Other-directed Empathy

Other-directedness is what empathy is all about. That’s the ability to feel for another person without any selfish or self-centered motivation, without any motivation of personal distress. This is where the subject of empathy and Borderline Personality Disorder gets a little cloudy I think. Often for those of us that are BPD there’s a constant feeling of personal distress. When we’re emotionally turbulent our ability to feel for another person 100% without some influence of our own situation is likely compromised. This is probably why our efforts to provide comfort when we do recognize someone else needs an emotional shoulder to lean on may come across as slightly off, a little less than fully genuine, or even a little hollow. Often we are so wrapped up in the turmoil that is our emotional instability that we can’t see anyone else’s trouble at all. However, if we can see past our own pain and enough to recognize that you need our support, I do think that counts for something. Maybe not the absolute ideal that you hope for, but we wouldn’t do it if we didn’t care on some level. And that level is going to be pretty significant most of the time.

Now, contrary to the Borderline hype, we are not ALWAYS in an emotionally traumatic or unstable place. These times of emotional lucidity are the times when I do believe it is possible for someone with BPD to display true empathy for another person. I saw this video the other day. I don’t know how up on current events many of you are but I saw this video of the protests in Egypt. 
The story of The Girl in The Blue Bra is incredibly important for women’s rights all over the world, but especially in Egypt, the Middle Eastern countries, etc. where women have so few rights, if any.

When I saw this, I was beginning to write up this blog series on empathy, and as is usual, looking inward trying to assess my own empathic abilities. As soon as I saw this though, I knew, that absolutely it is possible for us to have spontaneous empathic responses. Sometimes I do forget. I can go very numb and feel quite hollow and it’s difficult for me to remember all the times how I’ve felt for other people. Especially since I have a lack of object constancy which makes all events in the past feel like they’ve happened to someone else. Cognitively I know this is not a foreign experience. It’s one I’ve had many, many times. But as this was so visceral I thought I’d use it as one small example of a personal proof.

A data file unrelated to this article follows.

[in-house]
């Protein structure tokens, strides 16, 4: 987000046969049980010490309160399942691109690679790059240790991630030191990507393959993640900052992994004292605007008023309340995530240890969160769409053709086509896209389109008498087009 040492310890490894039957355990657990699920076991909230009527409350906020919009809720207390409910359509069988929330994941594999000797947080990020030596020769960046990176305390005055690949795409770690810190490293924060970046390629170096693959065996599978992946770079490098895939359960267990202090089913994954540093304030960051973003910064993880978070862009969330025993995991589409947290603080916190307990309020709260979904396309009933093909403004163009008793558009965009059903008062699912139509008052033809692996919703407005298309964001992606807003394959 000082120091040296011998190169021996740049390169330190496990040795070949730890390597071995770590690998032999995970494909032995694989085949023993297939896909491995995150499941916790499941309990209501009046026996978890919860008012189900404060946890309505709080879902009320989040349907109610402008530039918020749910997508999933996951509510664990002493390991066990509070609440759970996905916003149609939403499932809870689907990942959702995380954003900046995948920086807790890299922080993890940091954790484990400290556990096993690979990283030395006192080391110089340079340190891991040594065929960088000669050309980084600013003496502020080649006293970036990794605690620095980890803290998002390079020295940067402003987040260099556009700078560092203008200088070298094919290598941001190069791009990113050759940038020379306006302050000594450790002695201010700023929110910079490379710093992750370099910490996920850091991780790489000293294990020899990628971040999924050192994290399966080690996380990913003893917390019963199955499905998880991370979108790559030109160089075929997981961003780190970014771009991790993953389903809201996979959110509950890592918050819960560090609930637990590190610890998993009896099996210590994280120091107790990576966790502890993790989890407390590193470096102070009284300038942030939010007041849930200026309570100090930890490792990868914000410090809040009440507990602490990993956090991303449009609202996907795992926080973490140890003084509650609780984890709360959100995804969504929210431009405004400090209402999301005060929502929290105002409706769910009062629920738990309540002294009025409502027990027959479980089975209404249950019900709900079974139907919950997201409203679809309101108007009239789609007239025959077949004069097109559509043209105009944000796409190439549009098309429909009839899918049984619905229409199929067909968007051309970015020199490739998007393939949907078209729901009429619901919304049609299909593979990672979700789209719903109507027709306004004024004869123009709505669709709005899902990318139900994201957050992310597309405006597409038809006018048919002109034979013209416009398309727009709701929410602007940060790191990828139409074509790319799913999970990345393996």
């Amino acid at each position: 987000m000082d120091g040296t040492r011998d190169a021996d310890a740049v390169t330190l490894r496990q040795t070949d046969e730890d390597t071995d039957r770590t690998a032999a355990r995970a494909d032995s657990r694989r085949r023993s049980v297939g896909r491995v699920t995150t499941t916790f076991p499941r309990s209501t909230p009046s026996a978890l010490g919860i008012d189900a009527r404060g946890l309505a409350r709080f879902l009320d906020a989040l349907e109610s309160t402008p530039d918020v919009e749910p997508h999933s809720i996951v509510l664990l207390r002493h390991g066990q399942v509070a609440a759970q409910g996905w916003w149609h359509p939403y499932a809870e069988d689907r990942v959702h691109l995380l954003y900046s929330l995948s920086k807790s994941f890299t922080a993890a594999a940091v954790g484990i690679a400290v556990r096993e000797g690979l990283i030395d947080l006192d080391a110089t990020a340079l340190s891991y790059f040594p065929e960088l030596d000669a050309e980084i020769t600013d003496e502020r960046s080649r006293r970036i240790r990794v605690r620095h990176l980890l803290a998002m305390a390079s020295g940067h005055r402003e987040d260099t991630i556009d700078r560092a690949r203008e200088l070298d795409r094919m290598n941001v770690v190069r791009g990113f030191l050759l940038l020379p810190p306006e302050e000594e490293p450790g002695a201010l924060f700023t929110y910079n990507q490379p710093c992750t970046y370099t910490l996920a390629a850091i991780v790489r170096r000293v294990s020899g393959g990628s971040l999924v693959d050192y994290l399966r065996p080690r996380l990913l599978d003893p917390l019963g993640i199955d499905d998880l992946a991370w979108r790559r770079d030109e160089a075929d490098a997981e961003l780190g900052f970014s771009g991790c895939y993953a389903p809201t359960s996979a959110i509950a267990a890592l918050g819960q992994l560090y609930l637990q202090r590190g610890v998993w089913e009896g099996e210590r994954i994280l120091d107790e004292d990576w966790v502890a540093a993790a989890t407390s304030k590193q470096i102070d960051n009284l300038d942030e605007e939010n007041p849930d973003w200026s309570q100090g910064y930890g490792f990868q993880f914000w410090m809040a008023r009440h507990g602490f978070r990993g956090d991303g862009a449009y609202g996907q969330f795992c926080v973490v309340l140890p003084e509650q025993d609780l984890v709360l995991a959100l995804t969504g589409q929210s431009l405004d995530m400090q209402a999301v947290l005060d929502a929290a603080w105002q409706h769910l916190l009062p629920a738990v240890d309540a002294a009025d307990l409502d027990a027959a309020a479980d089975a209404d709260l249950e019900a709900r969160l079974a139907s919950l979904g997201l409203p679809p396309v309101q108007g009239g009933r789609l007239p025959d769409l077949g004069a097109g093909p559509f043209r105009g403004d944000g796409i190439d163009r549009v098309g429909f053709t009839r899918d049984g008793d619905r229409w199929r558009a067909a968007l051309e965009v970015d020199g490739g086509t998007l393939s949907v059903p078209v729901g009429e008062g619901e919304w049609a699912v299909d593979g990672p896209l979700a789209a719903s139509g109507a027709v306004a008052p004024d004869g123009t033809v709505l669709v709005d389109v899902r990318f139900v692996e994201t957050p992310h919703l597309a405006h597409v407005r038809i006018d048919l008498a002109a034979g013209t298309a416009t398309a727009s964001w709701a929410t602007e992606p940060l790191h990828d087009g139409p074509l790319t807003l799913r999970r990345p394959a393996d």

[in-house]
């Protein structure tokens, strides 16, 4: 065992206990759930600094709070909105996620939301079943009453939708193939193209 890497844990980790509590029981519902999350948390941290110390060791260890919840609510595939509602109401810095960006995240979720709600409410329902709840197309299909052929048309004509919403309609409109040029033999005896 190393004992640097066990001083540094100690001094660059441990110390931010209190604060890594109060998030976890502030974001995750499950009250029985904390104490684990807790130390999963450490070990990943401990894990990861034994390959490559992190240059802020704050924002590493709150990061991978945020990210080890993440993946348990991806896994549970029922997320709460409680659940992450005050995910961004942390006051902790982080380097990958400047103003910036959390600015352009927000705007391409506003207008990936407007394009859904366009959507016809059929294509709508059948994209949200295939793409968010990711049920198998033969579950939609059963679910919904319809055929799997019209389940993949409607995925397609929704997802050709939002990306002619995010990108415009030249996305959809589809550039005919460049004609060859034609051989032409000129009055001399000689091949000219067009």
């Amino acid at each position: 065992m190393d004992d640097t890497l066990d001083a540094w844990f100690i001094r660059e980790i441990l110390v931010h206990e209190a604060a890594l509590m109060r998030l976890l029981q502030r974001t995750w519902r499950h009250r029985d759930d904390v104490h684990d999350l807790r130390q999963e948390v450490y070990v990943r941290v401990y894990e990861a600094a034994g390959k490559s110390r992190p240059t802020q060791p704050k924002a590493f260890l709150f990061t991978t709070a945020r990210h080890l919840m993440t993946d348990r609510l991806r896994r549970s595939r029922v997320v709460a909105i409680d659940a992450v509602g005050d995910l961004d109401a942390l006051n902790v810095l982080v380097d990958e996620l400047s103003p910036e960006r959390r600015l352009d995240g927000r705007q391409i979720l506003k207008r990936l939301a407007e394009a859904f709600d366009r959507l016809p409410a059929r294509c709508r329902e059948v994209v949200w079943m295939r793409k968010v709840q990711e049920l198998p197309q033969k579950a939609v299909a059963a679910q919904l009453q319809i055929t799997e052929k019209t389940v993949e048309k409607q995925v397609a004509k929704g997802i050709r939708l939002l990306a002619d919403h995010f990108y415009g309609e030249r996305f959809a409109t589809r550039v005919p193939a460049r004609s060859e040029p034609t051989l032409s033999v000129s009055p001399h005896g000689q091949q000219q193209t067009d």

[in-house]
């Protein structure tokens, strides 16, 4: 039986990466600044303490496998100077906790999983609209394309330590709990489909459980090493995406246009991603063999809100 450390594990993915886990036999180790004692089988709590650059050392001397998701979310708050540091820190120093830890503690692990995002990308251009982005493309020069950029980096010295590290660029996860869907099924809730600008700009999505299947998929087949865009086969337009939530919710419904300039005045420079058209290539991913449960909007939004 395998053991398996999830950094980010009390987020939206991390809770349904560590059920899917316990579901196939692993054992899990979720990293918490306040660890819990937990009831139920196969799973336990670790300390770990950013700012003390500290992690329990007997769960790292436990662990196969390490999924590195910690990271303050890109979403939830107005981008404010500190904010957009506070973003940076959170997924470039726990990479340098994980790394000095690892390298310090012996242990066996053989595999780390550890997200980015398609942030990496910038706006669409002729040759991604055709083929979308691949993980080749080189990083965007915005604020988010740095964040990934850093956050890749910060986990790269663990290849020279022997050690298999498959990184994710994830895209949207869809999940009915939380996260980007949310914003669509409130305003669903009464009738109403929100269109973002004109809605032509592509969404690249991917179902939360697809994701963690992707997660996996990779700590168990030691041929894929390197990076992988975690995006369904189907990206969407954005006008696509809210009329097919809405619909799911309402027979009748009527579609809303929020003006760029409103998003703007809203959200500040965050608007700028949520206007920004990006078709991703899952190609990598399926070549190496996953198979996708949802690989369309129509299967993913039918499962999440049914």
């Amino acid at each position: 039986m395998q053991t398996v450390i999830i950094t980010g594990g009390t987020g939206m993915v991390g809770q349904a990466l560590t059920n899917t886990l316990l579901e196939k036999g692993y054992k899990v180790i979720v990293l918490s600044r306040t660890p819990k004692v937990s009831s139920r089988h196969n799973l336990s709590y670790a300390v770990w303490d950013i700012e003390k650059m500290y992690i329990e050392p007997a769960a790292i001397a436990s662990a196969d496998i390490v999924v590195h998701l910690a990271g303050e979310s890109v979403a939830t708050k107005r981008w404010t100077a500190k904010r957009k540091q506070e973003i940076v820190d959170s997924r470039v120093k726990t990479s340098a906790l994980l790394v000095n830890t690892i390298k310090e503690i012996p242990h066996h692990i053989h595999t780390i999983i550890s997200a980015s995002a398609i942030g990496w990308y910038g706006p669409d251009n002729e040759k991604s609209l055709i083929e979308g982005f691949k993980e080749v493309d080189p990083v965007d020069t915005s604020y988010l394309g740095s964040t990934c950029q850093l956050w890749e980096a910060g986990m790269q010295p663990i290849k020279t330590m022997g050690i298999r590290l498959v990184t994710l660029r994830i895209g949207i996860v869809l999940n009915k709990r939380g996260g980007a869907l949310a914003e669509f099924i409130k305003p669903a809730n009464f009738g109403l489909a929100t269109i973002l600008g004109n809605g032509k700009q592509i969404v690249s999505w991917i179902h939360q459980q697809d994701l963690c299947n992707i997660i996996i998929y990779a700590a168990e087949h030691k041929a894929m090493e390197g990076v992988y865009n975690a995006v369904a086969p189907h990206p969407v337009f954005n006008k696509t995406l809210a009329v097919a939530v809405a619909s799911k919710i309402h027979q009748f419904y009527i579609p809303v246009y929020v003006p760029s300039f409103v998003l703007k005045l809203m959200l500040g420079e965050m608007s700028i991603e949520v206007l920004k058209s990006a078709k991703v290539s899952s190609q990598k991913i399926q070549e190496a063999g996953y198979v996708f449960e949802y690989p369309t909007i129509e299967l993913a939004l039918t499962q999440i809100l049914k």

When I saw this video I was absolutely outraged. My stomach clenched and I was brought nearly to tears of sadness and fury for this woman that I’ve never met, for this woman that I do not share the same problems. Her experience is a violation of basic human rights. No woman, no person, should ever have to experience this. I wanted to jump through my monitor and defend her with my own hands, even though I have no idea who she is. And I would have too. If I saw this on the streets in front of me, nothing would stop me from throwing caution for my own personal preservation to the wind, and not let her fall alone.

I don’t know, maybe it’s silly to use this as ‘evidence’, but when I saw it I know how I felt, and it had absolutely nothing to do with me. It was all about her. 


2 comments on “Other-directed Empathy

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